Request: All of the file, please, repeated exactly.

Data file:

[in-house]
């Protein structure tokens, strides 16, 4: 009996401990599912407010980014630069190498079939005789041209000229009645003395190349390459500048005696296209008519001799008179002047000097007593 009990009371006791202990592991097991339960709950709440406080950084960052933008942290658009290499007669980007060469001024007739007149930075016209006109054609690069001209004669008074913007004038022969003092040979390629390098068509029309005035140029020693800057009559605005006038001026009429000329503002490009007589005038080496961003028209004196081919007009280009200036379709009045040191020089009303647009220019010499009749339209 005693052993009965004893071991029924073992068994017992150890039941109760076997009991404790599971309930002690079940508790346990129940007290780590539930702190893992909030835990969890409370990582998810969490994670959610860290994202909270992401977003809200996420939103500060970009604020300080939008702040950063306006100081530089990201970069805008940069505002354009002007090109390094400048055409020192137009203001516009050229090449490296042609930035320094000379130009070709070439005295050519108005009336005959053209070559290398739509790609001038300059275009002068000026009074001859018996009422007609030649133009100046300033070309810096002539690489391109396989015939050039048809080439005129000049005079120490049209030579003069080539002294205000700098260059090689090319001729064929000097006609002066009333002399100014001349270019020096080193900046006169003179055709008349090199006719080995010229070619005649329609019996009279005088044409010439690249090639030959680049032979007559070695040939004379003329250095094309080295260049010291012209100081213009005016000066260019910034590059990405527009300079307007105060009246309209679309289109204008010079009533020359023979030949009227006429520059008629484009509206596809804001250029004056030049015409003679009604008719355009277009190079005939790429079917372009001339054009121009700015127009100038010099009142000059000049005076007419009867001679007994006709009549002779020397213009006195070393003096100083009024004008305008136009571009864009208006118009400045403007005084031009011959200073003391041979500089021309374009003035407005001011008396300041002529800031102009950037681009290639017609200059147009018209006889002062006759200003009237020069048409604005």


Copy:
[in-house]
């Protein structure tokens, strides 16, 4: 009996401990599912407010980014630069190498079939005789041209000229009645003395190349390459500048005696296209008519001799008179002047000097007593 009990009371006791202990592991097991339960709950709440406080950084960052933008942290658009290499007669980007060469001024007739007149930075016209006109054609690069001209004669008074913007004038022969003092040979390629390098068509029309005035140029020693800057009559605005006038001026009429000329503002490009007589005038080496961003028209004196081919007009280009200036379709009045040191020089009303647009220019010499009749339209 005693052993009965004893071991029924073992068994017992150890039941109760076997009991404790599971309930002690079940508790346990129940007290780590539930702190893992909030835990969890409370990582998810969490994670959610860290994202909270992401977003809200996420939103500060970009604020300080939008702040950063306006100081530089990201970069805008940069505002354009002007090109390094400048055409020192137009203001516009050229090449490296042609930035320094000379130009070709070439005295050519108005009336005959053209070559290398739509790609001038300059275009002068000026009074001859018996009422007609030649133009100046300033070309810096002539690489391109396989015939050039048809080439005129000049005079120490049209030579003069080539002294205000700098260059090689090319001729064929000097006609002066009333002399100014001349270019020096080193900046006169003179055709008349090199006719080995010229070619005649329609019996009279005088044409010439690249090639030959680049032979007559070695040939004379003329250095094309080295260049010291012209100081213009005016000066260019910034590059990405527009300079307007105060009246309209679309289109204008010079009533020359023979030949009227006429520059008629484009509206596809804001250029004056030049015409003679009604008719355009277009190079005939790429079917372009001339054009121009700015127009100038010099009142000059000049005076007419009867001679007994006709009549002779020397213009006195070393003096100083009024004008305008136009571009864009208006118009400045403007005084031009011959200073003391041979500089021309374009003035407005001011008396300041002529800031102009950037681009290639017609200059147009018209006889002062006759200003009237020069048409604005």